When one looks around the landscape of society –both sacred and secular– it is clear ,“the times, they are a changing.” The dominant methodology for connecting with people with God and the church has been a behave-believe-belong model.
This model fleshes out in our tendency to observe people’s behavior, to make sure they are “like us.” Going deeper, we may even ask, “Do they believe like us?” When we approve of their appearance and thinking, we invite them to belong to us. This model is very effective in a society that is Christianized and the unchurched (former residents of Christendom) simply need some minor steering to help them find their place in “our church.” The challenge now is that society is much more unChristian, and we are finding ourselves in an ever-increasing mission field, rather than a culture of Christendom.
It is dangerously unbiblical for one’s behavior to be the entry point for church involvement or faith. The Pharisees appeared to “behave” and Jesus called them “internally dead,” though they were “externally polished.” The behavior- first model can easily lead to a performanced-based group of spiritual pretenders.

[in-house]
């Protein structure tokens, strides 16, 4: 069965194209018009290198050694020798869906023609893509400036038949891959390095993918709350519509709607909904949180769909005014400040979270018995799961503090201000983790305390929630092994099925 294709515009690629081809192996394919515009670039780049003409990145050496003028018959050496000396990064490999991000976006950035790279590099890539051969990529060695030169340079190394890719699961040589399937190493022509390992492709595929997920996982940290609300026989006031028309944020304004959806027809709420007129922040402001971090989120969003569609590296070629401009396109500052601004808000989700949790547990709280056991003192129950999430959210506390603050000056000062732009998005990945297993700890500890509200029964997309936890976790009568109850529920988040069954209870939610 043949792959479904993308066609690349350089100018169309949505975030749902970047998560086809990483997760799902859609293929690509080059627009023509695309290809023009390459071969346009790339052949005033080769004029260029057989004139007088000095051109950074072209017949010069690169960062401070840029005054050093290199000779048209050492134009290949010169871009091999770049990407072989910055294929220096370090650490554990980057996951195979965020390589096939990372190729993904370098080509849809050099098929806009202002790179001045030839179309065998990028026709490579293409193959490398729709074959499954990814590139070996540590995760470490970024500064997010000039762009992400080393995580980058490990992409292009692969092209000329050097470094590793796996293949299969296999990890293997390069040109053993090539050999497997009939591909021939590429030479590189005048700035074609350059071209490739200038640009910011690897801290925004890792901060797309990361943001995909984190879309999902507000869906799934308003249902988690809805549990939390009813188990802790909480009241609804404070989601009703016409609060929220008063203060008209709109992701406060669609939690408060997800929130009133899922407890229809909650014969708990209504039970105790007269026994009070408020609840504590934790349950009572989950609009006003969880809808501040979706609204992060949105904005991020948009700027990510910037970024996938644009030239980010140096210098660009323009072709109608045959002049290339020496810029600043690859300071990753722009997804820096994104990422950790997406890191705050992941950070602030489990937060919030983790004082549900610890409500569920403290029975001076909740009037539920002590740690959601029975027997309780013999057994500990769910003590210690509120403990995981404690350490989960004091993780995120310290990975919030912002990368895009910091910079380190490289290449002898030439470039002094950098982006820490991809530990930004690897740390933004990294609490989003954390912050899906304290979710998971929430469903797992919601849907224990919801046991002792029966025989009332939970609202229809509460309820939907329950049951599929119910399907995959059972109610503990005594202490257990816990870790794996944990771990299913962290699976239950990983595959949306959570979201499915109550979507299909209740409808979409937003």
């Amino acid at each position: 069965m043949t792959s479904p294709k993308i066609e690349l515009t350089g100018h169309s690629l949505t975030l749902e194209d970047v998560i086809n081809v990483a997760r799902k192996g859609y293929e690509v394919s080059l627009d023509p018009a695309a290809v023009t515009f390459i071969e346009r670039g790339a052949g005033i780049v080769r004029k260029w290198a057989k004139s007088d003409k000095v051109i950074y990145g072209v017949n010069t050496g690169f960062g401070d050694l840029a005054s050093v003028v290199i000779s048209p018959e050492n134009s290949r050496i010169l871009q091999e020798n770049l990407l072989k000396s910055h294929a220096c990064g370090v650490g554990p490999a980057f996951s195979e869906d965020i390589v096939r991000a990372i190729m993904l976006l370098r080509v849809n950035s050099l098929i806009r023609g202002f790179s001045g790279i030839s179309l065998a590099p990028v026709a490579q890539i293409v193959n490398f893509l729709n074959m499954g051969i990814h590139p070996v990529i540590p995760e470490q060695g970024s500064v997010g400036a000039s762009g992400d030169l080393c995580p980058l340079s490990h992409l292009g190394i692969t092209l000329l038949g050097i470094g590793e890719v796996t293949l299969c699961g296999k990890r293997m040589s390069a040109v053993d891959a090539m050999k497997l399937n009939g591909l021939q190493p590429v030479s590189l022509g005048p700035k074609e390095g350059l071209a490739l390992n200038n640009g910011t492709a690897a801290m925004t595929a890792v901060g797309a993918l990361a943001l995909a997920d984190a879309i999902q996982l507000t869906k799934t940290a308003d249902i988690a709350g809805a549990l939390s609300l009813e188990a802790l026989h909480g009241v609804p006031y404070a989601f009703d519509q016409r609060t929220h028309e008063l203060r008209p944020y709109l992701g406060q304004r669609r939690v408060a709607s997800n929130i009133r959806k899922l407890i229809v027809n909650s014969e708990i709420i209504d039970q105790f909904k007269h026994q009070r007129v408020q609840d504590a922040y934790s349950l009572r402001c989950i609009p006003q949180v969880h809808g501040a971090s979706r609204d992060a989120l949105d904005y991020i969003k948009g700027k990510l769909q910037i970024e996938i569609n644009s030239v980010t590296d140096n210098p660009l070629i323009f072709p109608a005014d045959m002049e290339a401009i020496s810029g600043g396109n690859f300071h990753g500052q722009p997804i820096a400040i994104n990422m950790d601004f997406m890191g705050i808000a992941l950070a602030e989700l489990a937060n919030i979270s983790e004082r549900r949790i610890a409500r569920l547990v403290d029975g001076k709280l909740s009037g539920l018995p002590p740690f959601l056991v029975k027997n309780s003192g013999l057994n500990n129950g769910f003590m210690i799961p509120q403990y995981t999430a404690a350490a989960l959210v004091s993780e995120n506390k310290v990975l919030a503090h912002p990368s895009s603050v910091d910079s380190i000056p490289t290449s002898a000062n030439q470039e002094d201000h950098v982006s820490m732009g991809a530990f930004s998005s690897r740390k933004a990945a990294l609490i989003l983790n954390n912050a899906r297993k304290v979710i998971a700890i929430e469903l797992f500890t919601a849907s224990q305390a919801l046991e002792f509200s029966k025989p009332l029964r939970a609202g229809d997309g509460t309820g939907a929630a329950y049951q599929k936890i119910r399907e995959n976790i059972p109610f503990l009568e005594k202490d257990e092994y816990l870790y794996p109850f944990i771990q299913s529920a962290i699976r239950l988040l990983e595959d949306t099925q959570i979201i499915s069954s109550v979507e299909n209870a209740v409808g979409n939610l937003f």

If the above model is less effective today, and has some theological concerns, then what is the answer? We must shift to: a belong-believe-become model.
We must look for ways to intentionally invest in relationships with “not yet” believers, inviting them to belong, and welcoming them into authentic Christian Community. This invitation may happen at a cookout with your Life Group, a special children’s event, or even a service project in the community. The foundation must be laid for people to have the freedom to come into Christian Community without having to “pretend”– allowing them to just be themselves. This is the very reason Jesus was negatively labeled by the religious Pharisees as a “friend of sinners.”
This ministry can be sloppy in the event this person says or does something in which you are uncomfortable. However, if our mindset is missional, then we will allow unbelievers to see Jesus as He is shaping our faith community and families by His transformational love.
When belonging is happening, then friendships will form, leading to honest questions. These questions will hopefully lead them to believe. This second stage is where the Gospel (the perfect life, substitutionary death, and resurrection of Jesus) begins to make sense as it is, observably, lived out in individuals and families (this is assuming one has already explained it). Paul addresses this issue in 1 Thessalonians 2:8 …“we were ready to share with you not only the gospel of God but our own selves, because you had become very dear to us.”
Once someone has heard the truth about Jesus, observed it through belonging, and has been able to journey into believing, then we see the fruit as he or she starts becoming like Jesus and places his or her faith in Jesus.
This process is how we transform our community and expand the Kingdom of God. We must invite people to belong and to journey into believing, so they will become like Jesus.